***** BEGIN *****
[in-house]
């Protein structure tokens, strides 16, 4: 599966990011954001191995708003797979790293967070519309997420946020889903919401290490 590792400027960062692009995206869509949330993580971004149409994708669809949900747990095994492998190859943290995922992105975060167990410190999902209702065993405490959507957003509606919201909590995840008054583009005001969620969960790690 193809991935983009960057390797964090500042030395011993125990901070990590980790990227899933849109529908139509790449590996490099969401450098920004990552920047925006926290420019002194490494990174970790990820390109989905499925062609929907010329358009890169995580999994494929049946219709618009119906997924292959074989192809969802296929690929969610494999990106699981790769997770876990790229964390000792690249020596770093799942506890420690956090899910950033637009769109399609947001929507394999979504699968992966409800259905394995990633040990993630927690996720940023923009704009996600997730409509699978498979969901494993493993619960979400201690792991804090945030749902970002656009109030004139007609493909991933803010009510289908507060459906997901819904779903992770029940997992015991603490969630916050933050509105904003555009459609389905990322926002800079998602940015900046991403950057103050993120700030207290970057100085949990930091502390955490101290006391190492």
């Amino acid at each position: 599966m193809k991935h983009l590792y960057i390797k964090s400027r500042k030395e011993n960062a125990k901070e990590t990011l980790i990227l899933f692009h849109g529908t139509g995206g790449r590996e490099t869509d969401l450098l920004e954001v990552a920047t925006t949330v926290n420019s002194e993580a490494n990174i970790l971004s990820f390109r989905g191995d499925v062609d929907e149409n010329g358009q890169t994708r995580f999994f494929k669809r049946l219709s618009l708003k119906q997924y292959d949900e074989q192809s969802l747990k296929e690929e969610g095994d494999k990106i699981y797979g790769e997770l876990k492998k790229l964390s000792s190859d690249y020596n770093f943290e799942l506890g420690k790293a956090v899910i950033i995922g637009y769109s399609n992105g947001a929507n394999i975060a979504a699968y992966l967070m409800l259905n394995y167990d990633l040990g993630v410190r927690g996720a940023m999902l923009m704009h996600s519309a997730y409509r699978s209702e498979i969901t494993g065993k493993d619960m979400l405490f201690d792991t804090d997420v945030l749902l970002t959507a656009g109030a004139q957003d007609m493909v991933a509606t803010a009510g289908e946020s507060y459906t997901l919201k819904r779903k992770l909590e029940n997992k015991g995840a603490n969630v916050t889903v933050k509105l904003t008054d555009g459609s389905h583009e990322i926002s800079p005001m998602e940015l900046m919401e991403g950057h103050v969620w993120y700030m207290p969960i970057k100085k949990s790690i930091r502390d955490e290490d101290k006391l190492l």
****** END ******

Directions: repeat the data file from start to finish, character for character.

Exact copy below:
[in-house]
């Protein structure tokens, strides 16, 4: 599966990011954001191995708003797979790293967070519309997420946020889903919401290490 590792400027960062692009995206869509949330993580971004149409994708669809949900747990095994492998190859943290995922992105975060167990410190999902209702065993405490959507957003509606919201909590995840008054583009005001969620969960790690 193809991935983009960057390797964090500042030395011993125990901070990590980790990227899933849109529908139509790449590996490099969401450098920004990552920047925006926290420019002194490494990174970790990820390109989905499925062609929907010329358009890169995580999994494929049946219709618009119906997924292959074989192809969802296929690929969610494999990106699981790769997770876990790229964390000792690249020596770093799942506890420690956090899910950033637009769109399609947001929507394999979504699968992966409800259905394995990633040990993630927690996720940023923009704009996600997730409509699978498979969901494993493993619960979400201690792991804090945030749902970002656009109030004139007609493909991933803010009510289908507060459906997901819904779903992770029940997992015991603490969630916050933050509105904003555009459609389905990322926002800079998602940015900046991403950057103050993120700030207290970057100085949990930091502390955490101290006391190492």
């Amino acid at each position: 599966m193809k991935h983009l590792y960057i390797k964090s400027r500042k030395e011993n960062a125990k901070e990590t990011l980790i990227l899933f692009h849109g529908t139509g995206g790449r590996e490099t869509d969401l450098l920004e954001v990552a920047t925006t949330v926290n420019s002194e993580a490494n990174i970790l971004s990820f390109r989905g191995d499925v062609d929907e149409n010329g358009q890169t994708r995580f999994f494929k669809r049946l219709s618009l708003k119906q997924y292959d949900e074989q192809s969802l747990k296929e690929e969610g095994d494999k990106i699981y797979g790769e997770l876990k492998k790229l964390s000792s190859d690249y020596n770093f943290e799942l506890g420690k790293a956090v899910i950033i995922g637009y769109s399609n992105g947001a929507n394999i975060a979504a699968y992966l967070m409800l259905n394995y167990d990633l040990g993630v410190r927690g996720a940023m999902l923009m704009h996600s519309a997730y409509r699978s209702e498979i969901t494993g065993k493993d619960m979400l405490f201690d792991t804090d997420v945030l749902l970002t959507a656009g109030a004139q957003d007609m493909v991933a509606t803010a009510g289908e946020s507060y459906t997901l919201k819904r779903k992770l909590e029940n997992k015991g995840a603490n969630v916050t889903v933050k509105l904003t008054d555009g459609s389905h583009e990322i926002s800079p005001m998602e940015l900046m919401e991403g950057h103050v969620w993120y700030m207290p969960i970057k100085k949990s790690i930091r502390d955490e290490d101290k006391l190492l």